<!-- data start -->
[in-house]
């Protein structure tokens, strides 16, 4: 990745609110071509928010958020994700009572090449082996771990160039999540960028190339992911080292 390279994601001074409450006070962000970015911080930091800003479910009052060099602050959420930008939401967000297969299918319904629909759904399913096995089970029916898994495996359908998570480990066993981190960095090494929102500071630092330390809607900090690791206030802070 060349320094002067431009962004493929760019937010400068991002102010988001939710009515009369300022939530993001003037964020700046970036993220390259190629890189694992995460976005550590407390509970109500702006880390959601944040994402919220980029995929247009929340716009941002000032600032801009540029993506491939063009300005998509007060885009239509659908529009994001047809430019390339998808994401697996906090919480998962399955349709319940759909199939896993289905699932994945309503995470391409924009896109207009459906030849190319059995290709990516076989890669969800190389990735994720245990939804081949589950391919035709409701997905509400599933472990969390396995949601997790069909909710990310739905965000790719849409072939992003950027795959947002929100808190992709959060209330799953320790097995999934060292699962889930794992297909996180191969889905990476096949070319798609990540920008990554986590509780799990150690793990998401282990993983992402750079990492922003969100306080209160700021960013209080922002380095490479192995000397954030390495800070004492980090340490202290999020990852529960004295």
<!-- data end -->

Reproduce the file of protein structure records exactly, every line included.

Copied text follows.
[in-house]
């Protein structure tokens, strides 16, 4: 990745609110071509928010958020994700009572090449082996771990160039999540960028190339992911080292 390279994601001074409450006070962000970015911080930091800003479910009052060099602050959420930008939401967000297969299918319904629909759904399913096995089970029916898994495996359908998570480990066993981190960095090494929102500071630092330390809607900090690791206030802070 060349320094002067431009962004493929760019937010400068991002102010988001939710009515009369300022939530993001003037964020700046970036993220390259190629890189694992995460976005550590407390509970109500702006880390959601944040994402919220980029995929247009929340716009941002000032600032801009540029993506491939063009300005998509007060885009239509659908529009994001047809430019390339998808994401697996906090919480998962399955349709319940759909199939896993289905699932994945309503995470391409924009896109207009459906030849190319059995290709990516076989890669969800190389990735994720245990939804081949589950391919035709409701997905509400599933472990969390396995949601997790069909909710990310739905965000790719849409072939992003950027795959947002929100808190992709959060209330799953320790097995999934060292699962889930794992297909996180191969889905990476096949070319798609990540920008990554986590509780799990150690793990998401282990993983992402750079990492922003969100306080209160700021960013209080922002380095490479192995000397954030390495800070004492980090340490202290999020990852529960004295």